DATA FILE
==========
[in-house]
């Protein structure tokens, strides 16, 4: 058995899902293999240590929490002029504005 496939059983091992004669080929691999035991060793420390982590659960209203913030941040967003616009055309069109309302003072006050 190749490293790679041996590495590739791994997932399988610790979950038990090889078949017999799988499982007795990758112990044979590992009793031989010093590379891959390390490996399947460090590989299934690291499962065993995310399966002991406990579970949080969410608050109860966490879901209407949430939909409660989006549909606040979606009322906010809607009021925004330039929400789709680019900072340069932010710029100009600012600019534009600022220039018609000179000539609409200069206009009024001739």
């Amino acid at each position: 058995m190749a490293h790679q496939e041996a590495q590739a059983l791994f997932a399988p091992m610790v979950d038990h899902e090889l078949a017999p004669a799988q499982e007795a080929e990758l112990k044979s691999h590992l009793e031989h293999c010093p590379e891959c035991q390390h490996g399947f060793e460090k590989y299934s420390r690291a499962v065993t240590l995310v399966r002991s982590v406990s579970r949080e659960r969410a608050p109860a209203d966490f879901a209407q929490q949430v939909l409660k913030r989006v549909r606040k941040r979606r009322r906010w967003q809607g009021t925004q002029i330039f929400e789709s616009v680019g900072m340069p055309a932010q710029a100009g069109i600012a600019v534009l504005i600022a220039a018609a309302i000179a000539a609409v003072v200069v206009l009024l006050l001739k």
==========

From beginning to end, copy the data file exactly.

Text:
[in-house]
């Protein structure tokens, strides 16, 4: 058995899902293999240590929490002029504005 496939059983091992004669080929691999035991060793420390982590659960209203913030941040967003616009055309069109309302003072006050 190749490293790679041996590495590739791994997932399988610790979950038990090889078949017999799988499982007795990758112990044979590992009793031989010093590379891959390390490996399947460090590989299934690291499962065993995310399966002991406990579970949080969410608050109860966490879901209407949430939909409660989006549909606040979606009322906010809607009021925004330039929400789709680019900072340069932010710029100009600012600019534009600022220039018609000179000539609409200069206009009024001739």
């Amino acid at each position: 058995m190749a490293h790679q496939e041996a590495q590739a059983l791994f997932a399988p091992m610790v979950d038990h899902e090889l078949a017999p004669a799988q499982e007795a080929e990758l112990k044979s691999h590992l009793e031989h293999c010093p590379e891959c035991q390390h490996g399947f060793e460090k590989y299934s420390r690291a499962v065993t240590l995310v399966r002991s982590v406990s579970r949080e659960r969410a608050p109860a209203d966490f879901a209407q929490q949430v939909l409660k913030r989006v549909r606040k941040r979606r009322r906010w967003q809607g009021t925004q002029i330039f929400e789709s616009v680019g900072m340069p055309a932010q710029a100009g069109i600012a600019v534009l504005i600022a220039a018609a309302i000179a000539a609409v003072v200069v206009l009024l006050l001739k």